Virtual servers make a lot of things easier, particularly things like backups, testing and swift deployment/redeployment/cloning, but they're still servers, running OSes, and they'll still need admins to admin them. Most of the usual maintenance tasks still apply, as in Ward's post above, and there are also a bunch of new sysadmin tricks that I've learned specifically for virtual hardware; which bits of hardware need changed when cloning servers for clustering, for a start. 3 servers, all of which have the same MAC addresses? Not pretty.
how long will it be before nearly all applications are shipped from the vendor as virtual appliances?
It'll happen, but only when patches and updates are hardwired into the appliances. When you start shipping an entire operating system as part of your application, the security maintenance environment gets a lot more complex. To some extent this can be automated, sure, but it also has to be flexible enough to fit corporate security policies. Some shops need to have security patches posted within 48 hours of release and can't tolerate 14 days of QA on the part of the vendor to make sure it doesn't break the appliance. Other shops are just fine with a 14 day lag between patch-post and application.
We're still quite some ways away from this. What we WILL see is applications that already are shipped as appliances, start shipping as VM appliances. Additionally, we may see some applications start shipping a VM as a delivery option, along side traditional software sales, to accommodate shops that'd really like to cloud-source their stuff but need either more throughput than their internet connection can handle or have an on-site requirement.
I don't think that "make the OS unimportant" is the same as "make the OS go away". Clearly, there has to be some software that is telling that hardware what to do and otherwise managing the system. That (by definition) is the OS, and it can't go away.
Rather, as I see it their idea is to use the virtualization layer between OS and hardware to allow improvement independent of Windows (or any other OS). The concept is (I believe) not to eliminate Windows, but to remove Windows as a bottleneck to improving performance, reliability and manageability.
Virtualization has been around since the time-sharing mainframe days (~1972). Just because it exists doesn't mean its going to make anything in particular go away. If anything, it increases the value of the sysadmin who understands how it works, how to make it fit business need, and how to automate deployment on virtual platforms.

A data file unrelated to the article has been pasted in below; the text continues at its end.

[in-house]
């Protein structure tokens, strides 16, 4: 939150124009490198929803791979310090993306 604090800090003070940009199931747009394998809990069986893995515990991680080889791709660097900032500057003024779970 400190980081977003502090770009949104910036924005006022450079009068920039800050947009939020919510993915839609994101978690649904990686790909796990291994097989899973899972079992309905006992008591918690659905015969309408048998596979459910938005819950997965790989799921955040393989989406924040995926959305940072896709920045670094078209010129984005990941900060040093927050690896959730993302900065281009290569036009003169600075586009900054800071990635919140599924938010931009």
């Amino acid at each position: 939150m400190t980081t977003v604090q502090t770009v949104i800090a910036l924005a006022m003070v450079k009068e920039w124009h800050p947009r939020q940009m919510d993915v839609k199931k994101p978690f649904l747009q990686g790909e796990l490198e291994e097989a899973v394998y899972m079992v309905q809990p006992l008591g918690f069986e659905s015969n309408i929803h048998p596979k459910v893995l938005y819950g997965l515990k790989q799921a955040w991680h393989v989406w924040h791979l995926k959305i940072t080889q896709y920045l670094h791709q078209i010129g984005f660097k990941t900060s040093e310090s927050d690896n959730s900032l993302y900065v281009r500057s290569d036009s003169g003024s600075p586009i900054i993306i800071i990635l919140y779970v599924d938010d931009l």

Making the operating system irrelevant doesn't make the sysadmin irrelevant. You still need someone to handle the muck, and no matter how much abstraction is layered on top of the platform, you must have people who understand the various layers. I've seen an increase in the number of virtualization platforms that have an API. This means sysadmins are going to become programmers in their primary duty; they will program infrastructures with these APIs rather than manage individual components with "glue" like hacked together perl and shell scripts.
If you're a system administrator these days and you don't know how to program in any language, you need to learn. The future of your career depends on your ability to stay current with the programming interfaces to various virtual platforms and systems automation frameworks.
(Links in no particular order, pick your favorite platform)
A virtual appliance still has to run on something, and even the most basic NAS box has an OS beating at it's heart.
I can potentially see a future where certain boxes in more specialised roles have everything controlled via hardware chips (I'm thinking PlayStation but on your server here), but there will always be a requirement for general purpose machines too. At the end of the day, this reminds me of the bright new future that Java and .NET promised: all well and good for line of business apps, but who's gonna write device drivers or a kernel using them? Same principle in operation here.
Of course, the VMWare folks have probably the most - shall we say - "persuasive" salesmen in the market - at least outside of the high-capacity-toner-cartridge area - so anything they say like this should be taken with the appropriate amount of salt.